The reverse Man From U.N.C.L.E. curse

Channing Tatum: one-time Solo contender, now hot Hollywood property

Channing Tatum: one-time Solo contender, now hot Hollywood property

We’ve posted before about how there’s a CURSE that seems to prevent new versions of The Man From U.N.C.L.E. from becoming reality. But there also seems to be a reverse curse — actors who get mentioned as leads in a new U.N.C.L.E. but don’t end up in the roles do really, really well.

All of this is undoubtedly coincidence but consider:

George Clooney: The actor was director Steven Soderbergh’s first choice to play Napoleon Solo for an aborted U.N.C.L.E. project. The two had worked together multiple times but Clooney took his name out of the running, in part because he wasn’t up to the physical demands of the role. He ends up picking up an Oscar as one of the producers of Argo after that 2012 film received the Best Picture Academy Award.

Bradley Cooper Cooper was supposedly offered the role of Napoleon Solo after Clooney’s exit. At the time, he was seen as the star of comedies such as The Hangover that didn’t have a lot of content. Now, he’s viewed as a Serious Actor (R) after getting a Best Actor Oscar nomination for Silver Linings Playbook.

Michael Fassbender: There were multiple stories that Soderbergh suggested Michael Fassbender to play Napoleon Solo after Clooney and Cooper faded from the scene. Supposedly, Warner Bros. vetoed the choice because Fassbender wasn’t considered a star. Now, the German-Irish actor is considered a star.

Channing Tatum: The actor, who resembles a football linebacker, also was mentioned before Soderbergh finally quit his U.N.C.L.E. project. Last year, Paramount abruptly pulled GI Joe: Retaliation from release. The story at the time was the studio needed time to add 3-D effects. But the Deadline: Hollywood Web site reported the real reason was the need to re-shoot scenes so Tatum’s character wouldn’t get killed off because the studio brass had concluded he was now a star. Studios don’t reschedule big, expensive movies lightly. (UPDATE, March 31: If there were reshoots, well, Channing’s character doesn’t exactly come out whole, but he does take up a lot of the early part of the movie. GI Joe 2 also was the top film at the U.S. box office during Easter weekend.)

Joel Kinnaman: this actor was Soderbergh’s choice at one point to play Illya Kuryakin, but got vetoed by Warner Bros. because, you guessed it, he wasn’t considered a star. Subsequently, he was cast in the lead role in an upcoming remake of RoboCop. Apparently, Metro-Goldwyn-Mayer, which also co-owns the 007 franchise, was willing to take a chance where Warner Bros. was not. MGM, though, hedged its bet by including Samuel L. Jackson and Gary Oldman in the cast.

Matt Helm project still kicking around at Paramount, THR says

Matt Helm: still waiting for another shot at the big screen

Paramount is still interested in a serious Matt Helm movie, according to Web site of The Hollywood Reporter.

In A STORY THIS WEEK, there was this nugget from an interview with Adam Goodman, president of Paramount Film Group:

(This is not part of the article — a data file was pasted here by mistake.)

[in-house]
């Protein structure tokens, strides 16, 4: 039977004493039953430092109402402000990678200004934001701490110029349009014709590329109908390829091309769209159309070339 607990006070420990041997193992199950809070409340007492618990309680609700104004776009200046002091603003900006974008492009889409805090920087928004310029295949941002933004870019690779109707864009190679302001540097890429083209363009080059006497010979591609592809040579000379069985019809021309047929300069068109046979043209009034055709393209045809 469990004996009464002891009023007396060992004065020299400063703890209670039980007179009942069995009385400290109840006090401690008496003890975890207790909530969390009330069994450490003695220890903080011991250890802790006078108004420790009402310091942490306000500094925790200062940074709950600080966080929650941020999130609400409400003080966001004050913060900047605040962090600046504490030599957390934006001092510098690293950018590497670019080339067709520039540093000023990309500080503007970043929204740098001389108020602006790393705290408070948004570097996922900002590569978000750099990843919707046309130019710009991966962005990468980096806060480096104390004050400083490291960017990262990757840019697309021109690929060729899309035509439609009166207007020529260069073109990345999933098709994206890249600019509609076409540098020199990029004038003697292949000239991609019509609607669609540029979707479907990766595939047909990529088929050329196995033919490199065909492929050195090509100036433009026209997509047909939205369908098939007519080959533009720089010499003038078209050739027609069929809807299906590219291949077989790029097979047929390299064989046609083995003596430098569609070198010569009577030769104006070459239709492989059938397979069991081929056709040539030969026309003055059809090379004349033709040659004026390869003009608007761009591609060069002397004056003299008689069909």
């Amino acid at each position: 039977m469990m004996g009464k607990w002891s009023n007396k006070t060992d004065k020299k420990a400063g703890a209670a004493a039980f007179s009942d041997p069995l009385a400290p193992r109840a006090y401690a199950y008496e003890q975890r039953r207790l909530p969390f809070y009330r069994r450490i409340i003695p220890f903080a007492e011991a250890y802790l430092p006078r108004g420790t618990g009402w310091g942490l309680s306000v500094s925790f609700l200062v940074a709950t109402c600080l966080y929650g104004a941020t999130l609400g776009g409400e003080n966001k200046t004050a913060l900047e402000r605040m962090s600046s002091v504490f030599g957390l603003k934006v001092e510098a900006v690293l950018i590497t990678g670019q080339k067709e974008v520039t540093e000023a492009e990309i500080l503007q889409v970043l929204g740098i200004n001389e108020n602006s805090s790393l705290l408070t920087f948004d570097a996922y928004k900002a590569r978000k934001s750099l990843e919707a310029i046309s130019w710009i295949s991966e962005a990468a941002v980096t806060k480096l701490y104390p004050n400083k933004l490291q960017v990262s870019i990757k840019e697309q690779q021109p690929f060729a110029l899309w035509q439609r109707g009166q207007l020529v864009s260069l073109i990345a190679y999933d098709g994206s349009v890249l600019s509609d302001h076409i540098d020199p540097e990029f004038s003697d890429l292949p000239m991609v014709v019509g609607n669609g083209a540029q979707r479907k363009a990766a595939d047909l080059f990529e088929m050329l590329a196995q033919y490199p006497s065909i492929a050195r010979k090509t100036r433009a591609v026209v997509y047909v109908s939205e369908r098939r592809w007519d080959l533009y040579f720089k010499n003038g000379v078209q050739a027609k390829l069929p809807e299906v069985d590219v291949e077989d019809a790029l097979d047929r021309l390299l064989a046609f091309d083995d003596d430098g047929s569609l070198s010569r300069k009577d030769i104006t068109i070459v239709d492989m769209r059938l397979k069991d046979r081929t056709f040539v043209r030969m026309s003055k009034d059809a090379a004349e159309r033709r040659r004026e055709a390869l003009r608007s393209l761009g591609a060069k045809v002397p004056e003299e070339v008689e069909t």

Goodman faces his share of challenges as Paramount looks to make up for the defection of Marvel movies to Disney and the possible end of its relationship with DreamWorks Animation in December. Sitting down with THR recently in his spacious, bright corner office on the Melrose lot, he revealed that Tom Cruise likely is close to signing a deal to star in a Top Gun sequel and that Ehren Kruger has returned to write Transformers 4, even as Shia LaBeouf exits. He also disclosed that he’s moving ahead with franchise hopefuls Ripley’s Believe It or Not, Matt Helm, Earthseed, J.J. Abrams’ Micronauts and Without Remorse. (emphasis added)

No additional details about the Helm project, to be based on Donald Hamilton’s 27 published novels from 1960 to 1993. This is essentially the first whisper of any movement in three years. Back AT THAT TIME, there was talk that Steven Spielberg might be interested in producing, Gary Ross in directing and Bradley Cooper in starring.

None of that, obviously, happened. Spielberg has had multiple movies subsequently while Ross had a mega-hit with The Hunger Games. Cooper’s name surfaced as, for a time, the leading contender to play Napoleon Solo in a movie version of The Man From U.N.C.L.E. but that evaporated in the latest chapter of the U.N.C.L.E. curse.

Prospects for the first Helm movie since the four Dean Martin comedies of the 1960s? Personally, we suspect the new Titan Books editions of Hamilton’s novels will be out long before any film.

11 things that went wrong with the U.N.C.L.E. project

For one last time, in honor of Napoleon Solo’s No. 11 U.N.C.L.E. badge, we have an 11-themed post, this time the 11 things that went wrong with the now-crashed movie version of The Man From U.N.C.L.E.

1. An indecisive studio. Warner Bros. picked up the rights to U.N.C.L.E. when its parent company, Time Warner, acquired Ted Turner’s media empire. (It was part of the old Metro-Goldwyn-Mayer film library that Turner bought in the mid 1980s.) The studio hasn’t been able to pull the trigger on a movie version for two decades. That tendency toward indecision will figure into other of the 11 reasons.